Author Topic: Vintage/Classic Chassis/Mechanical Renovation/Restoration Techniques  (Read 36049 times)

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Offline VK5RC

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Offline tautech

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Re: Vintage/Classic Chassis/Mechanical Renovation/Restoration Techniques
« Reply #51 on: April 19, 2016, 07:40:19 pm »
Another of Rob's fine pieces of work.
Title self explanatory:
http://www.eevblog.com/forum/repair/rejuvenating-nixies-some-comments-photos/
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Offline VK5RC

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Re: Vintage/Classic Chassis/Mechanical Renovation/Restoration Techniques
« Reply #52 on: April 19, 2016, 08:35:56 pm »
Thanks , but it is actually Dieter's idea;  Works well, if you have a semi dead Nixie, try it!  :-+

Also if you have a short between the anode and some number or between two numbers there is a technique for zapping a 'whisker' using a DC PSU, starting at 100mA or so at low voltage e.g. 10V slowly increasing the current limit until you burn the whisker off!
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Offline Radio Tech

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Re: Vintage/Classic Chassis/Mechanical Renovation/Restoration Techniques
« Reply #53 on: April 19, 2016, 09:00:53 pm »
Switch and contact cleaning
http://www.eevblog.com/forum/other-blog-specific/40-shop-talk-wafer-switch-cleaning-tips/

Thanks for the mention  :-+

Great content in this thread also. Very nice collection.

Offline VK5RC

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Re: Vintage/Classic Chassis/Mechanical Renovation/Restoration Techniques
« Reply #54 on: June 11, 2016, 12:39:57 pm »
Membrane Keyboard repair
Xrunner doing more good work , thanks for the heads up!    http://www.eevblog.com/forum/testgear/wavetek-model-271-function-generator-restoration-calibration/msg959179/#msg959179
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Offline Martin.M

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Offline VK5RC

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Re: Vintage/Classic Chassis/Mechanical Renovation/Restoration Techniques
« Reply #56 on: September 18, 2016, 09:43:04 pm »
My Tube Cleaning Technique
Following comment about tube cleaning I thought I would put up on the blog what I actually do, see if it is anything like anyone else does.
The first photo is the before shot, I think the tube has dust but also some cigarette smoke on it.
The first thing I do is a plain water wipe of the top and bottom of the glass envelope, gets rid of a large amount of dirt
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Offline VK5RC

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Re: Vintage/Classic Chassis/Mechanical Renovation/Restoration Techniques
« Reply #57 on: September 18, 2016, 09:51:29 pm »
Cont'd
My next is with a cotton bud lightly soaked in window cleaning fluid is to go around the edges of the printed material to remove more dust etc. see photo
I wait for all to dry then lightly brush the printed area with a DRY brush, this will often remove about 3/4 of the dust.
Clean the pins with IPA, a quick finish up with dry cotton bud around the printed area.
While talking to my mate (a dentist - they are really good at adhesives knowledge!) he thinks the reason the print comes off is that nothing sticks to glass well esp paint of any sort, he said except an epoxy paint onto an sandblasted or acid etched  area of glass! It probably isn't the paint dissolving.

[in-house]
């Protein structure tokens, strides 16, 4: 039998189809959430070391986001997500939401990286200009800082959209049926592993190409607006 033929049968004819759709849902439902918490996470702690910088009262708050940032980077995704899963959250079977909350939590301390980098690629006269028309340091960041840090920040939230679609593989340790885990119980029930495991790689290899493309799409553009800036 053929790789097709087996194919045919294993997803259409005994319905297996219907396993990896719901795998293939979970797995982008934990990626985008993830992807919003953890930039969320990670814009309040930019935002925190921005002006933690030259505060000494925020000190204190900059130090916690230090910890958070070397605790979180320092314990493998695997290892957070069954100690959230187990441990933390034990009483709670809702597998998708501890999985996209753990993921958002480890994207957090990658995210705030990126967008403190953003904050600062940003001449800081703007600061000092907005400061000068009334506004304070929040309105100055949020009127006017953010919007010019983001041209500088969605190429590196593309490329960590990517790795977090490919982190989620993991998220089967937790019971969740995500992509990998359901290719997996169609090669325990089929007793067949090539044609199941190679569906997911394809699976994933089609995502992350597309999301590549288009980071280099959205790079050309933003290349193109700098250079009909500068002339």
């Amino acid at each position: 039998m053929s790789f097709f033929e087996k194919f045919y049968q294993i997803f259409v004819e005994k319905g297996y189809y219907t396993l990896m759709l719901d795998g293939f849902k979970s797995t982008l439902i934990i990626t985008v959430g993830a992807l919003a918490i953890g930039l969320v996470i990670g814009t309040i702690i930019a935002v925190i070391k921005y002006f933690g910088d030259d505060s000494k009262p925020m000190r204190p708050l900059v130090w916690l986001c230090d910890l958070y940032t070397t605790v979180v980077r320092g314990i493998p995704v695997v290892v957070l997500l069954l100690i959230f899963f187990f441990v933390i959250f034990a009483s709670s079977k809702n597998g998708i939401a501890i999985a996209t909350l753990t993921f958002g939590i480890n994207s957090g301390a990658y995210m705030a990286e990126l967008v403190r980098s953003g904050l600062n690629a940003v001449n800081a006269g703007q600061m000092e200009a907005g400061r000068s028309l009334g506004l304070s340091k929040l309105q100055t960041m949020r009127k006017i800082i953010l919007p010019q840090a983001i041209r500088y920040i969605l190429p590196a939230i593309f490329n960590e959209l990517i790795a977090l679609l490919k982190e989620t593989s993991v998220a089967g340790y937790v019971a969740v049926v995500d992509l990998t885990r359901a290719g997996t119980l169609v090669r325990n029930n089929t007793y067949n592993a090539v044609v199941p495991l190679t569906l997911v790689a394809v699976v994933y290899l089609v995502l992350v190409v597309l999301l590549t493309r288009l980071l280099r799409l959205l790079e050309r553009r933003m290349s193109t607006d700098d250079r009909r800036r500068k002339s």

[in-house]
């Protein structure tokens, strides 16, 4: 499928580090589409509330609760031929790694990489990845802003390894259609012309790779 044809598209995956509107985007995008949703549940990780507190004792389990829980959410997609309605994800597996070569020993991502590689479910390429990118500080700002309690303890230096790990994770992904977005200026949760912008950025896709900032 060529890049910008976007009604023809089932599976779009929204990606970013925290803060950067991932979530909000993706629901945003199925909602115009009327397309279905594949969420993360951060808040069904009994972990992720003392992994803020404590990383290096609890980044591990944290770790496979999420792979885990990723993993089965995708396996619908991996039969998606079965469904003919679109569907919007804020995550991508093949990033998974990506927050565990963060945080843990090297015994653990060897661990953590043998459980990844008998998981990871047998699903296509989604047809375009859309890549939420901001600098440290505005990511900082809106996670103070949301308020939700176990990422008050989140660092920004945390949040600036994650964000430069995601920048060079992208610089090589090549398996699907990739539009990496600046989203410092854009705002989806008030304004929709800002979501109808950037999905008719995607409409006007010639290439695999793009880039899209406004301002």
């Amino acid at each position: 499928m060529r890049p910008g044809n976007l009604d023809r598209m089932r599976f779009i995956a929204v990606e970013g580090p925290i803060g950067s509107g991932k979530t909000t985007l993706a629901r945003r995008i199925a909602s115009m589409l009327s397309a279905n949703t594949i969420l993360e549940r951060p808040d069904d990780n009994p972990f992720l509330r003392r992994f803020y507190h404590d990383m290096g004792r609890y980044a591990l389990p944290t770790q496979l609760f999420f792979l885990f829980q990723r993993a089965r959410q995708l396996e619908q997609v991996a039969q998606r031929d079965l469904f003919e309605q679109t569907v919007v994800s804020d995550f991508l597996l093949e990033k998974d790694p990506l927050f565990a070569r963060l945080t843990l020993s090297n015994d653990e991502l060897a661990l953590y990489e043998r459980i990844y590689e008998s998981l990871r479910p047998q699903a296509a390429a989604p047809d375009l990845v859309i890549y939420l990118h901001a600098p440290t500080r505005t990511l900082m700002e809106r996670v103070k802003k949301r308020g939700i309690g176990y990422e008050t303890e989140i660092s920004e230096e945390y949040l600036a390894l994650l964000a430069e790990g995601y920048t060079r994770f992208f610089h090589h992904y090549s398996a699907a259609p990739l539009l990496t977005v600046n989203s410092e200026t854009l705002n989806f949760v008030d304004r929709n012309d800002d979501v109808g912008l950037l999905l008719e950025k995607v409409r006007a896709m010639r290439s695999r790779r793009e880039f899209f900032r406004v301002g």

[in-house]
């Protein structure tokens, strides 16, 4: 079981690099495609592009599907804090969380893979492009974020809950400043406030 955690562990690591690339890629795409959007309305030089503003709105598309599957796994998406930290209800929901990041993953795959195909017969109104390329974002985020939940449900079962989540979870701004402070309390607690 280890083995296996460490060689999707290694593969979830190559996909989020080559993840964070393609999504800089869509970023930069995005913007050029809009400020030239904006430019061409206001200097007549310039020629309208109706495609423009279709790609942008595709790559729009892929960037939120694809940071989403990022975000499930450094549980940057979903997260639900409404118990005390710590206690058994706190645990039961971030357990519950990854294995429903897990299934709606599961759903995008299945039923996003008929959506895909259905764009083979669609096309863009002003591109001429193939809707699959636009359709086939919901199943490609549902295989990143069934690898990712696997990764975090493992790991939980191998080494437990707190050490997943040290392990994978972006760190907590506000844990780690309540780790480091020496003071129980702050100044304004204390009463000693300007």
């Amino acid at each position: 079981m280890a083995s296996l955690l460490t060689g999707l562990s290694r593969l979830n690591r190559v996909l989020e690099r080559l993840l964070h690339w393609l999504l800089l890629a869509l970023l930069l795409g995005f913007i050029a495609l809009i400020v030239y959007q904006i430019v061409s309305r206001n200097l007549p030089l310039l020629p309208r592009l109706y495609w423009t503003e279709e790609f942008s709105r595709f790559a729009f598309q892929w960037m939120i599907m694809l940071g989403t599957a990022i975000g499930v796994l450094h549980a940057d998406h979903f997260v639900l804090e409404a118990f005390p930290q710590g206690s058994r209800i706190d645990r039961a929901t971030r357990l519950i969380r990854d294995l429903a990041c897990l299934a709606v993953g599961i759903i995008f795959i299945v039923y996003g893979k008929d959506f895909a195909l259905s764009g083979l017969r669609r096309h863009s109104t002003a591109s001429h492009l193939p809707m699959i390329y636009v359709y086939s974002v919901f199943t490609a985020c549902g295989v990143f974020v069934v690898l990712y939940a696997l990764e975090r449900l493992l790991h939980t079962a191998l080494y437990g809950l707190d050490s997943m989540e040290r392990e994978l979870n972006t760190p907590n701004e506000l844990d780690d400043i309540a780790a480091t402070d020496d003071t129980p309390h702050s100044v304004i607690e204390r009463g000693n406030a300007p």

If you have any suggestions or let us know what you do it would be of interest.

Edit; typo
« Last Edit: September 19, 2016, 08:50:53 pm by VK5RC »
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Offline SeanB

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Re: Vintage/Classic Chassis/Mechanical Renovation/Restoration Techniques
« Reply #58 on: September 18, 2016, 11:51:31 pm »
Most old tubes were labelled using a rubber roller, with a second hard rubber roller used to spread the printing ink from a reservoir in the print line. The ink used is a solvent based ink, which would stick to glass somewhat, but with time and heat the volatile solvents have all gone, leaving the pigments only there.

They were never meant to be permanent, only to identify the tube in the box, as most uses of these tubes always had a diagram on the chassis or the rear panel inner with a layout of the tubes and types printed on it.
 
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Offline VK5RC

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Re: Vintage/Classic Chassis/Mechanical Renovation/Restoration Techniques
« Reply #59 on: September 27, 2016, 10:10:15 pm »
REPAIR OF FLUKE 80 SERIES TERMINALS  MrModemhead  Thanks for sharing
http://mrmodemhead.com/blog/fluke-80-series-jack-assembly-rebuild/
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Offline tautech

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Re: Vintage/Classic Chassis/Mechanical Renovation/Restoration Techniques
« Reply #60 on: September 28, 2016, 09:06:22 am »
Follow Robs repair and restoration of this old Tek classic:
http://www.eevblog.com/forum/repair/restoration-repair-of-tektronix-545/
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Offline Martin.M

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Re: Vintage/Classic Chassis/Mechanical Renovation/Restoration Techniques
« Reply #61 on: November 27, 2016, 05:31:28 am »
thank you, I have seen this entry late bec. I am actually busy with the restoration of some elephant radios  :)
(see HAM+RF area)

greetings
Martin
 

Offline VK5RC

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Re: Vintage/Classic Chassis/Mechanical Renovation/Restoration Techniques
« Reply #62 on: November 27, 2016, 08:42:03 pm »
140lbs of radio glory - deserves and got a restoration by Martin.M. http://www.eevblog.com/forum/rf-microwave/lf-tube-radio-restoration/   :-+
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Offline VK5RC

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Re: Vintage/Classic Chassis/Mechanical Renovation/Restoration Techniques